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Bobby Zankel & The Warriors Of The Wonderful Sound Tritone/Chris Jazz Café Phildelphia, PA May 4-5, 2006 The first thing one notices about Bobby Zankel & The Warriors Of The Wonderful Sound is what is missing from their music: The usual, "head / solo / head" motif that is de rigeur in bebop. The Warriors are a truly integrated band in the deepest sense of the word. The band played at Tritone on May 4, and at Chris' Jazz Café on May 5, 2006, both in Philadelphia, celebrating the release of their excellent new CD Ceremonies of Forgiveness (Dreambox Media) label. Ceremonies features seven original Bobby Zankel compositions. An alto player, Zankel has created uniquely complex arrangements which touch on the periphery of free jazz. This is not completely unexpected, as Zankel, along with fellow Warrior Elliot Levin, are long time members of the Cecil Taylor Big Band. Their Friday night performance presented the full fourteen member contingent of Warriors, which included three trombones, three trumpets, four saxophones, and one guitarist, one drummer, a bassist and a pianist. Three extended pieces, including two from the current CD, and a song dedicated to the late Jackie McLean entitled "We Miss You Sadly, comprised the initial set.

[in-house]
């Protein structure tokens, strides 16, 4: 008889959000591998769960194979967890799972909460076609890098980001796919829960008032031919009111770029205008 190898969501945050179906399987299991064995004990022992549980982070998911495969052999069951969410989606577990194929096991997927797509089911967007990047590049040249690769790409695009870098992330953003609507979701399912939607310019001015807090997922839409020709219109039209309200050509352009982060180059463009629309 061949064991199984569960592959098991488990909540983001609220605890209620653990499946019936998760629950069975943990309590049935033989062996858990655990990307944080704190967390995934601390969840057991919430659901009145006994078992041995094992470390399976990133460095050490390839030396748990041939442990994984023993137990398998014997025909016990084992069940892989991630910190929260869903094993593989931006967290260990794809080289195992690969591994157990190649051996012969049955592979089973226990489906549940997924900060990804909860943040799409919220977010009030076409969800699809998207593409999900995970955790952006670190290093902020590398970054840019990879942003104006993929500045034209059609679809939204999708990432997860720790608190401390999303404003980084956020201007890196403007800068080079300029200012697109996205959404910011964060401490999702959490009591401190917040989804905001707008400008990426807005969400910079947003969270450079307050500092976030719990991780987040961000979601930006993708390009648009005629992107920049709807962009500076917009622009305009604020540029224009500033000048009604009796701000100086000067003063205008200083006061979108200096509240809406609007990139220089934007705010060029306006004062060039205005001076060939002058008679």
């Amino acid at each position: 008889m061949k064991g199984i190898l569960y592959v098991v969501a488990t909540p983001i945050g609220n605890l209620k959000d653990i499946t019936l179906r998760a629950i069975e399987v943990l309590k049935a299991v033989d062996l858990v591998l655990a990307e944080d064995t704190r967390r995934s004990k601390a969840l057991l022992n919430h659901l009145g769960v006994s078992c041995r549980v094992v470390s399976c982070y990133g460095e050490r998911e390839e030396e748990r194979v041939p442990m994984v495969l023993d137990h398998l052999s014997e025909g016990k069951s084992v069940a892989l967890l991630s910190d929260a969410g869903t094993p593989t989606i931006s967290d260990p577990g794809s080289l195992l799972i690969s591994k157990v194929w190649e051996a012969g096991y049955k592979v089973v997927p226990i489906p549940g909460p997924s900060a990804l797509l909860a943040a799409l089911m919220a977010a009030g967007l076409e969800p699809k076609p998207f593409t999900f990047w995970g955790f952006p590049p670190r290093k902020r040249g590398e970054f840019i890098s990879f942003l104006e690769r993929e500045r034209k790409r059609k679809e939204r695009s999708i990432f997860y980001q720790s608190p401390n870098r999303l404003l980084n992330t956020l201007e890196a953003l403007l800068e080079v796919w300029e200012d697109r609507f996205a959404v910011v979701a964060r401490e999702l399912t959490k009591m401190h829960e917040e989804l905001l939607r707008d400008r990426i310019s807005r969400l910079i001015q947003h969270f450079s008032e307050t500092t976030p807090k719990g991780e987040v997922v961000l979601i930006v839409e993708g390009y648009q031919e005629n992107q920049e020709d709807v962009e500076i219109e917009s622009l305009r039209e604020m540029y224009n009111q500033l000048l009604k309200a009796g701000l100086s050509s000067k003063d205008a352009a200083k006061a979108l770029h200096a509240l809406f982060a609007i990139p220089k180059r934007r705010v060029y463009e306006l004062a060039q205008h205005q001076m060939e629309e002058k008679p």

Deserving particular mention were drummer Craig McIver and pianist Tom Lawton. McIver created a palette of textures and rhythms and was the engine powering the band. He never overplays, but is keenly aware of where the band is going and how to get them there.
In this type of setting, a pianist can be noticed for all the wrong reasons, or get swallowed in the music. Lawton did not allow either to be the case, as he laid out where appropriate and provided some captivating double handed runs.
While avoiding the "head / solo" approach, the music provided ample room for the musicians to improvise within the structure of the compositions. All members of the band acquitted themselves quite well, making it easy to see why the Warriors are a staple at Tritone. One could perhaps find fault with their failure to announce the songs titles. This may seem to be an exacting complaint, but it was the only one of the night.
I love jazz because anything is possible; it has few rules and the best jazz breaks those ones. I prefer free improv because it doesn't really have any rules at all.
I was first exposed to jazz in my teens (in the late sixties).
The first jazz record I bought was Filles de Kilimanjaro by Miles Davis, shortly followed by Extrapolation by John McLaughlin.
My advice to new listeners is to listen as widely as possible and not to make snap judgments--stick with it.